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Ever since the withdrawal of the U.S. and its allies, and the Taliban takeover of Afghanistan, the global community cut off non-humanitarian aid, froze assets abroad and imposed sanctions on the new government. Add to that crippling drought and harsh winter, Afghans are now going to desperate lengths to keep themselves and their family alive. John Ray of Independent Television News reports.
Winter in Afghanistan is never easy, but this is the first since the withdrawal of the U.S. and its allies and the Taliban takeover.
In response, the international community cut off non-humanitarian — excuse me — non-humanitarian aid, froze Afghanistan's assets abroad and imposed sanctions on the new government.
All those factors, plus crippling drought, and already fragile institutions have led to an economic and humanitarian crisis.
As John Ray of Independent Television News reports, Afghans are going to desperate lengths to keep themselves and their family members alive.
Kabul is no place to be young in this bleak midwinter. There is snow on the mountains, a chill in every heart, and only the coldest comfort for a family of six children.
The oldest is 14, the youngest just 1. Their father is dead. They are destitute. And their mother is desperate. We first found her at the local market, her children laid out like goods for sale, begging strangers for help, but help, there is none.
So, for a few pennies, they polish shoes. It does not earn them any kind of living, not even enough to buy bread. They have barely a roof over their heads. Their stove is stone-cold, and the baby is sick with fever.
"I'm desperate. We're beaten," she says. "There is no more we can do. Oh, God, I have nothing."
When the Taliban arrived, much Western funding vanished as quickly as U.S. troops. Today's boots on the ground belong to the army of urban poor. The economy has collapsed. There is no work and little relief.
"In this place, we have no money, no doctor, not even a piece of bread," says Tawoos Khan. "Most of the children you see here, they are orphans. Their fathers have been killed in the war."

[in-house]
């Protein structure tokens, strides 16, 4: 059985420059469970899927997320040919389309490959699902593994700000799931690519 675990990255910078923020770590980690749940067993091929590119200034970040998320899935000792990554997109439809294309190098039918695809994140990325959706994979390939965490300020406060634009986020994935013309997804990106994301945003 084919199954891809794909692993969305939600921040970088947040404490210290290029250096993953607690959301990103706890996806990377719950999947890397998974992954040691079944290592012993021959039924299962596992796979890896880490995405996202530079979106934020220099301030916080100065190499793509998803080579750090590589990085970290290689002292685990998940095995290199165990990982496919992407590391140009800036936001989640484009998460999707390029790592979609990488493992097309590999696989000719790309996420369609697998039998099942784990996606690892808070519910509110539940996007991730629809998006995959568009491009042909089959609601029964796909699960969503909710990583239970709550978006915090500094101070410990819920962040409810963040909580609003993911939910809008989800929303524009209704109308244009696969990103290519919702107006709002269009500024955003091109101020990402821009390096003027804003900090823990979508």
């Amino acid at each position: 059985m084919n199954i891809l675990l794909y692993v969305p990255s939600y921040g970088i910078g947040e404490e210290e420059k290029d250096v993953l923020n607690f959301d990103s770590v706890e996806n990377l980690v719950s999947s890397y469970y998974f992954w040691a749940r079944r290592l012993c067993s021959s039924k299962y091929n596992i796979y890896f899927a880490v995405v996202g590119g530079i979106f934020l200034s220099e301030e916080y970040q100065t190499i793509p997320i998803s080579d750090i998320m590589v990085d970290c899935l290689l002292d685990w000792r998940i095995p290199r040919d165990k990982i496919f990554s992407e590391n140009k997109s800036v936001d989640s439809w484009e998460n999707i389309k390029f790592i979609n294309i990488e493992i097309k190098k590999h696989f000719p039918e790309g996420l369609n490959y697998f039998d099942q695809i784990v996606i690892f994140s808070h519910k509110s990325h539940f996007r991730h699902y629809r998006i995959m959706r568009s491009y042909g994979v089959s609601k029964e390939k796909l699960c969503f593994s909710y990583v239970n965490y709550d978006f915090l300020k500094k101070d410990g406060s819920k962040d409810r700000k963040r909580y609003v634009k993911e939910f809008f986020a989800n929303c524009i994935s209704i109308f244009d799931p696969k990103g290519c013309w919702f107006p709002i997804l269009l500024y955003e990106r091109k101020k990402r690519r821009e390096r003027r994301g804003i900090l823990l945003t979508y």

But now, we will discover, peace brings no respite. A child appears at the door. Her father makes us an astonishing offer.
He wants to sell?
If there is anybody to buy, so I'm ready to sell it.
It sounds callous, but it is more a measure of Sahib Khan's misery, an educated man, once a schoolteacher, better times now gone.
Sahib Khan, Schoolteacher (through translator):
The Taliban say we have peace, but what good is peace when our children are sick and I have debt collectors at my door?
If you sell your daughter, what will happen to her?
Sahib Khan (through translator):
There is nothing else I can do. I am not able to care for her.
Life has never been easy here. But now it is harder than ever.
To the people here, all these children, it doesn't matter that the Americans have gone and that the Taliban have come back. What does matter is that they just don't have enough to eat, and that it feels that they are being forced, slowly, but inevitably, towards starvation.
They work miracles at the children's hospital. They need to for babies like Hasibula, whose survival seems against all odds. Amina fights for breath, her malnourished body unable to fight off infection. Her mother tells us she will stay at her bedside until God decides her daughter's fate.
For week after week, staff worked without pay. They still lack medicine and equipment. And, sometimes, even miracles won't do.
Dr. Mohammed Sadiq, Indira Gandhi Children’s Hospital:
We have — in the previous months, mortality was about 200.
Two hundred children?
Dr. Mohammed Sadiq:
Two hundred children was — died in here.
But underlying it always is hunger…
… is just hunger.
And women who are pregnant and hungry give birth prematurely. So, it is two to an incubator. A baby has stopped breathing. His name is Muhammed Anwar. For an agonizing moment, his life hangs in the balance. But this fight ends in victory.
Dr. Mohammed Nasser, Indira Gandhi Children’s Hospital:
He got a new life after resuscitation.
Yet, sometimes, there is as much grief as joy. This newborn is called Sabar. His twin brother has already died. And his own span in this unhappy land will be measured in days. His mother has been warned they do not have the drugs to save him.
Dr. Mohammed Nasser:
Whole weekend, it is very bad for us. We are hopeless for them.
Four decades of fighting has ended, but yet another generation seems born to suffer.
There's just no words. Very, very hard to watch.
That was John Ray of Independent Television News.
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Ali Rogin is a foreign affairs producer at the PBS NewsHour.
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